Michael Nicklas, project architect, said, “If educational buildings are respectful of the environment, the students will consider environmental stewardship an important value. Our schools should make a strong statement that saving energy and protecting the environment are important. The message that we give to future generations, through the schools we build for them, should not be underestimated.”
This school project received the “Designed to Earn the ENERGY STAR” graphic, distinguishing the design as one of the nation’s best in energy performance. If the project operates as intended and meets or exceeds EPA criteria for energy performance, the school may qualify to receive the ENERGY STAR label.
Guilford Northern Middle School is a 139,000 sq. ft. building that will have classrooms for 950 students, a gymnasium, an auditorium, and facilities for dining, science, art, music, technology, media, and school administration. Site construction will include grading for the entire campus-a middle and high school-nine athletic fields, parking lots, bus drop-off loops, concrete walkways, and planting. The school is designed to serve as a three-dimensional textbook on sustainable strategies for students, staff and the surrounding community.
The project will use cutting-edge techniques to achieve superior energy performance levels. Daylighting is the project’s primary sustainable strategy. In earlier projects, Innovative Design had used south-facing monitors and glazing to maximize winter solar gain. However, south-facing glazing can cause high glare.
The firm will implement a new daylighting strategy that uses south-facing clerestory windows but with 40% less glass to minimize glare. Throughout the year, daylighting will provide natural light at full-lighting levels to classrooms, administrative offices, the media center, the gymnasium, and the cafeteria during two-thirds of the school’s operating hours. Occupancy and photocell sensors will control indirect dimmable fluorescent fixtures and reduce electrical lighting consumption.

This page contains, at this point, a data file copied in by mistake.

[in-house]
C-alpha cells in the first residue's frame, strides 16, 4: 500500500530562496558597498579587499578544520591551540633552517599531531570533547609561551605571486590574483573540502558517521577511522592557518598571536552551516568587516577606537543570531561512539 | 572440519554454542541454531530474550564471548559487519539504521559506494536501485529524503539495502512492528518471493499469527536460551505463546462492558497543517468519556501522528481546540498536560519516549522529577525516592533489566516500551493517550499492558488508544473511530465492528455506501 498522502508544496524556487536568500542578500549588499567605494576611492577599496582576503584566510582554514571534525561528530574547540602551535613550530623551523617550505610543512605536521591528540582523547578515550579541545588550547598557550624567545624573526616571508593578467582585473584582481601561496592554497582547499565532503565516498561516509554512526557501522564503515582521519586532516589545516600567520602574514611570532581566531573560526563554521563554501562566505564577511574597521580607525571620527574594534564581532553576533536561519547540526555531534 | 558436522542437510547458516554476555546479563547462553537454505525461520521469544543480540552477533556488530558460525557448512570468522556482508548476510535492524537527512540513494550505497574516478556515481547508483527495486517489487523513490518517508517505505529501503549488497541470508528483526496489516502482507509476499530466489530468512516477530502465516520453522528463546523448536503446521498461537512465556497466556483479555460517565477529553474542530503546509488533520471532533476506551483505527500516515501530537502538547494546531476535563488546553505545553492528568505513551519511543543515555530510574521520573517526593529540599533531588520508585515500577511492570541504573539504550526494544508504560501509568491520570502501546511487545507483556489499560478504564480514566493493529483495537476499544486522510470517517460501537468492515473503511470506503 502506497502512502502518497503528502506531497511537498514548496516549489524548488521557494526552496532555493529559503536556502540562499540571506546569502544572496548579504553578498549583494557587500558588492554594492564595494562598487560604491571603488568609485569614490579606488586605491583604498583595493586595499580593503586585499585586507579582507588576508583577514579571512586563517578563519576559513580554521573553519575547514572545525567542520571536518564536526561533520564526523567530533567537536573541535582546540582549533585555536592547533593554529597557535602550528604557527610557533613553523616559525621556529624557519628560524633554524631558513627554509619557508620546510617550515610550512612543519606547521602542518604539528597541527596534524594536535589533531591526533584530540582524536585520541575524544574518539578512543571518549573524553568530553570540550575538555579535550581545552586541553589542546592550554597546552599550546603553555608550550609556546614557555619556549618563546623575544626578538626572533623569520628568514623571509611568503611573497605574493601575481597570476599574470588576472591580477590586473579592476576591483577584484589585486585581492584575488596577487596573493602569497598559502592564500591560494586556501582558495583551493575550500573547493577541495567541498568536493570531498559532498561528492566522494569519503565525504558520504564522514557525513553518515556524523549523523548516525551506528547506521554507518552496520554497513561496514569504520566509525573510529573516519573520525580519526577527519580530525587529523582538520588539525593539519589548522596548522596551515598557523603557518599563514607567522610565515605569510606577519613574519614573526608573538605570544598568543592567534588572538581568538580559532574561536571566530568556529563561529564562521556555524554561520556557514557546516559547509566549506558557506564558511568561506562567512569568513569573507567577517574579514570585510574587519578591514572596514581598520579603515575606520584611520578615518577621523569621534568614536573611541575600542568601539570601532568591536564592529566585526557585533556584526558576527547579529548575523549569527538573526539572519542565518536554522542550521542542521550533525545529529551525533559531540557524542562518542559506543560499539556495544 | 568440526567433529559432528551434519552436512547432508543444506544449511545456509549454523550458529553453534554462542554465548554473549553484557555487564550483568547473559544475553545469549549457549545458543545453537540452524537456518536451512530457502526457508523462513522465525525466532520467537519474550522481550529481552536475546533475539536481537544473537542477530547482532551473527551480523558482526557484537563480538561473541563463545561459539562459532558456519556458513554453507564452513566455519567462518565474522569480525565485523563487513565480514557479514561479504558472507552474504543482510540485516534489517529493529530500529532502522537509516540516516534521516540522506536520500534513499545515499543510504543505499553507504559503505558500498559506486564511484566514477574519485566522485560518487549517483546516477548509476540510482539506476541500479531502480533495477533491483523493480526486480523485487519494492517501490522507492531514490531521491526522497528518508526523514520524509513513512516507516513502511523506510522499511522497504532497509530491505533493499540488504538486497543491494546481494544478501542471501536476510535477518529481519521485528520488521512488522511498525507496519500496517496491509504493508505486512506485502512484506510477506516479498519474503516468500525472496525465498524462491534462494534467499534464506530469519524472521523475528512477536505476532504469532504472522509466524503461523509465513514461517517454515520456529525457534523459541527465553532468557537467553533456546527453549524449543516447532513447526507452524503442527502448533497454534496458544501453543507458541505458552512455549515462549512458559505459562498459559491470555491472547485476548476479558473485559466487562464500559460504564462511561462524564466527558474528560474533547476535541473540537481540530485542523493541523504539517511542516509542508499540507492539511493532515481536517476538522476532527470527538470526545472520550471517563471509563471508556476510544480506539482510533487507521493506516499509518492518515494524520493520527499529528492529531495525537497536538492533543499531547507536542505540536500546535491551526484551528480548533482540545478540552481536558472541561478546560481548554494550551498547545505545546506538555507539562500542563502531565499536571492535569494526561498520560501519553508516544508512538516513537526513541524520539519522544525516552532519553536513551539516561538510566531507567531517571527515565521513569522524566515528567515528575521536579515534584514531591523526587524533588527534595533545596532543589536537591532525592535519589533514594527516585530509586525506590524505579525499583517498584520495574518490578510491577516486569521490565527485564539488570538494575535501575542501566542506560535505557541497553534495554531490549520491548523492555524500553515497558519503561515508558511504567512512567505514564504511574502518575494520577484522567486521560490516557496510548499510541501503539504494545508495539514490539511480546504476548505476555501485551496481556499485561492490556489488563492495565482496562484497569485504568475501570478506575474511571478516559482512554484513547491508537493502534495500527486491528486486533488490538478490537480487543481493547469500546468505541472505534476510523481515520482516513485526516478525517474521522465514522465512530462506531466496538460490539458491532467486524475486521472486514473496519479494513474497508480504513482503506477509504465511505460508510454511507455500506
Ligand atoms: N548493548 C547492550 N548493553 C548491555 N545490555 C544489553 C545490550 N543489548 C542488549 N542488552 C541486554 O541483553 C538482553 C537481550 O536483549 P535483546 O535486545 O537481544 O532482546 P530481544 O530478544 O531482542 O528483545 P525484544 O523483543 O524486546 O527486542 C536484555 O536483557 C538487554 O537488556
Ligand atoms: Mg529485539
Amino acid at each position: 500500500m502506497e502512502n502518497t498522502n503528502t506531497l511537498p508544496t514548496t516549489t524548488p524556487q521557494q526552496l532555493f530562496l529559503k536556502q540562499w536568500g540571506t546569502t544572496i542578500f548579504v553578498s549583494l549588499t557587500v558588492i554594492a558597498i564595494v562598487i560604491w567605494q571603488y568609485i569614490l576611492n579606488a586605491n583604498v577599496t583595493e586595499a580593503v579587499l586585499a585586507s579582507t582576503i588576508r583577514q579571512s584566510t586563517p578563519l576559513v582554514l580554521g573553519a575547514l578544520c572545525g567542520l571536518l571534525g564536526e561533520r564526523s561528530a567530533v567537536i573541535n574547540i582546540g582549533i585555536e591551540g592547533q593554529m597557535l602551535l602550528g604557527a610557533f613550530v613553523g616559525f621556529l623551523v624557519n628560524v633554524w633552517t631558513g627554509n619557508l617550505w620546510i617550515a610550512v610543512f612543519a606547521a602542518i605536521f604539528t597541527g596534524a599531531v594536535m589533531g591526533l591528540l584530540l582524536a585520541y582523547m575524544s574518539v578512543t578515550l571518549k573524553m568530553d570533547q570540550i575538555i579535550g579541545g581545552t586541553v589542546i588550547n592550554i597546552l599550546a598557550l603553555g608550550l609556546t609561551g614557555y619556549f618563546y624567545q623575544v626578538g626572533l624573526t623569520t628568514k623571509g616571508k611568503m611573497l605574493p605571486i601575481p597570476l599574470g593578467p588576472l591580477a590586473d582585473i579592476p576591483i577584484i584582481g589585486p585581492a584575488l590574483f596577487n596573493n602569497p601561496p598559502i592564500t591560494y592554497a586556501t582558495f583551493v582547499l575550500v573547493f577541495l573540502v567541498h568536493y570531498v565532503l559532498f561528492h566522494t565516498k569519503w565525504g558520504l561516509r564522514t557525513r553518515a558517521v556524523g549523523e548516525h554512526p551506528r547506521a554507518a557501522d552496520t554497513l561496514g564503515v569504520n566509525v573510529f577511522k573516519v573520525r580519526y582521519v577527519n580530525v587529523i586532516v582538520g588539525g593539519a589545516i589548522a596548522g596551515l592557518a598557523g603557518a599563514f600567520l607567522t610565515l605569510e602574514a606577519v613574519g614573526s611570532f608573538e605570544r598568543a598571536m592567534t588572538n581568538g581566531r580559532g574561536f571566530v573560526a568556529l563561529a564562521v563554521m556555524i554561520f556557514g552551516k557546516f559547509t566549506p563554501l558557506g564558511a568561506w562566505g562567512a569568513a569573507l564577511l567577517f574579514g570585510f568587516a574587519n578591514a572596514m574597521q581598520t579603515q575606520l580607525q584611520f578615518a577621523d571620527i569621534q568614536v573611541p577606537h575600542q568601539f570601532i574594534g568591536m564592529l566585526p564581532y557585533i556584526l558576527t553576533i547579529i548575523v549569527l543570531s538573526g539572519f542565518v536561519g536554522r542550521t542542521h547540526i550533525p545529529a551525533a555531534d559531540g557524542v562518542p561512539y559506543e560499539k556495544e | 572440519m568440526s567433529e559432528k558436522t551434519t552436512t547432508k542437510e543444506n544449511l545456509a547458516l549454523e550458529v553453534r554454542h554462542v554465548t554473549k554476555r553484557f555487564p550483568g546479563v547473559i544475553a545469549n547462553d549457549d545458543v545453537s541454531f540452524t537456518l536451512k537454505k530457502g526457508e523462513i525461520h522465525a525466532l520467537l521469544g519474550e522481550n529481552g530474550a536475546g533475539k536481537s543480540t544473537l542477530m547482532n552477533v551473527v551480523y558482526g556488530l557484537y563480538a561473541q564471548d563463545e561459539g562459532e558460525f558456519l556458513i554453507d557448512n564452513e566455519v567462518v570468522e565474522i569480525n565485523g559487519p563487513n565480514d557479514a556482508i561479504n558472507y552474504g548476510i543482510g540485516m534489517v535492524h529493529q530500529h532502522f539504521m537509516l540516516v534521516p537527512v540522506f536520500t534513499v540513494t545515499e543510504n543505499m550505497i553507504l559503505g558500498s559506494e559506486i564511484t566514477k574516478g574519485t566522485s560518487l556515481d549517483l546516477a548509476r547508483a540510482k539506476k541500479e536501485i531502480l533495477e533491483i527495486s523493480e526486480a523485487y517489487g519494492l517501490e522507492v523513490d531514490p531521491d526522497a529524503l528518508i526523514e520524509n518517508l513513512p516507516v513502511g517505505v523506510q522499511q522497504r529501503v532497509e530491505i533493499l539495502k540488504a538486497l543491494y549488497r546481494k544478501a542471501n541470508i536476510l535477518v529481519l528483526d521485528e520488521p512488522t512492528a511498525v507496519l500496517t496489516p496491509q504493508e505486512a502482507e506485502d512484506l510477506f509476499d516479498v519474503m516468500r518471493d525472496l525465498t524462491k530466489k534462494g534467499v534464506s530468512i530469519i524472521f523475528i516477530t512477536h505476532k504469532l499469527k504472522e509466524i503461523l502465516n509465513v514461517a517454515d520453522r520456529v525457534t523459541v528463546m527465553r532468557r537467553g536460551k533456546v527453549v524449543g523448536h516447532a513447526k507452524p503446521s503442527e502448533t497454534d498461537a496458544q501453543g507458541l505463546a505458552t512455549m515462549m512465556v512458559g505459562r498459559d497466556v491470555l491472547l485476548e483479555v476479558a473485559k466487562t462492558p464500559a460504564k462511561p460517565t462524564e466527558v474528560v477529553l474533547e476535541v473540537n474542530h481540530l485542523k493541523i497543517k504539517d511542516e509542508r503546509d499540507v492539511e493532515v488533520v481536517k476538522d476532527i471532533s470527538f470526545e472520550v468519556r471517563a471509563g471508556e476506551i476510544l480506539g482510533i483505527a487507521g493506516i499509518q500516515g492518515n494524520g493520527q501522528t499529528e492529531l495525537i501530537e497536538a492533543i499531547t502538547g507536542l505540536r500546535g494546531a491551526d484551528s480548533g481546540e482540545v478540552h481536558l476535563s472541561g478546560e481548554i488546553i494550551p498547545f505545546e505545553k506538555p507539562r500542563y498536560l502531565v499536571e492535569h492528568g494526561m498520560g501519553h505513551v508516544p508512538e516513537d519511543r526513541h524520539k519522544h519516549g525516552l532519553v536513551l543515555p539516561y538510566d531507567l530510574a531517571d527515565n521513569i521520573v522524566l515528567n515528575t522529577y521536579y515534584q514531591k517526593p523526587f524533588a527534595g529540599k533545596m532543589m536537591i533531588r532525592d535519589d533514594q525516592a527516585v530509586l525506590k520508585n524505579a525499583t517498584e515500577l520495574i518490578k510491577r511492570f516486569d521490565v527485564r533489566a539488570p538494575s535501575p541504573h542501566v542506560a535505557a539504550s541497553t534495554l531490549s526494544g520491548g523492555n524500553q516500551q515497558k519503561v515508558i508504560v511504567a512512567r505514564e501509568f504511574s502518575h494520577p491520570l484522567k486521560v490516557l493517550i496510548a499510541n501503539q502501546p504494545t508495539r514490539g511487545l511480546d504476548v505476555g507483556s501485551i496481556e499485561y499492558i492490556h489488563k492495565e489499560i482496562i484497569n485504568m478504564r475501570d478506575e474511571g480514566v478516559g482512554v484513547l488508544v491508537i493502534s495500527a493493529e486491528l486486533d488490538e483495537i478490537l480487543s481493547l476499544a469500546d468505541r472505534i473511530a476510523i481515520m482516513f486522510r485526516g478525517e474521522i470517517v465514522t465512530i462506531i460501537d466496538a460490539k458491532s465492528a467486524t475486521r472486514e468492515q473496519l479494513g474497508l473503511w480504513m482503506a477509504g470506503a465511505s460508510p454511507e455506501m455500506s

To enhance the performance of the roof monitor daylighting strategy, the firm will apply a white thermoplastic single-ply membrane to the flat roofs where the monitors sit, improving the monitors’ performance. These techniques will help reduce the size of the HVAC system, enhancing the overall efficiency of the school. Lower lighting and cooling needs are expected to reduce initial costs by $150,000 and, correspondingly, air conditioning by 70 tons.
Guilford Northern Middle School will also draw on more established energy-saving techniques using renewable energy. South-facing solar thermal panels will help generate hot water for the kitchen, saving 1,747 therms per year. A solar photovoltaic system located between the greenhouses near the sixth-grade science room will generate supplemental electricity onsite. Other strategies will increase energy performance while improving indoor air quality. For example, the under-floor air distribution system for all classrooms, the media center, and administrative offices will provide more even heating and cooling.
Guildford Northern Middle School’s sustainable features are interconnected by computerized monitoring systems and visible to students. Coupled with the science curriculum, these features will provide experiential learning material that can influence the way students look at their environment.
Architect of Record:
Innovative Design, Inc.
Guilford County Schools
High Point, NC
Design Rating / Year:
88 / 2004
Estimated Energy Use
Estimated Total Annual
Estimated Annual Energy Cost:
Daylighting, curved translucent light shelves, solar thermal panels, under-floor air distribution, rainwater collection system, Living Machine
For More Information:
Michael Nicklas, FAIA
Guilford County Schools 336.819.2711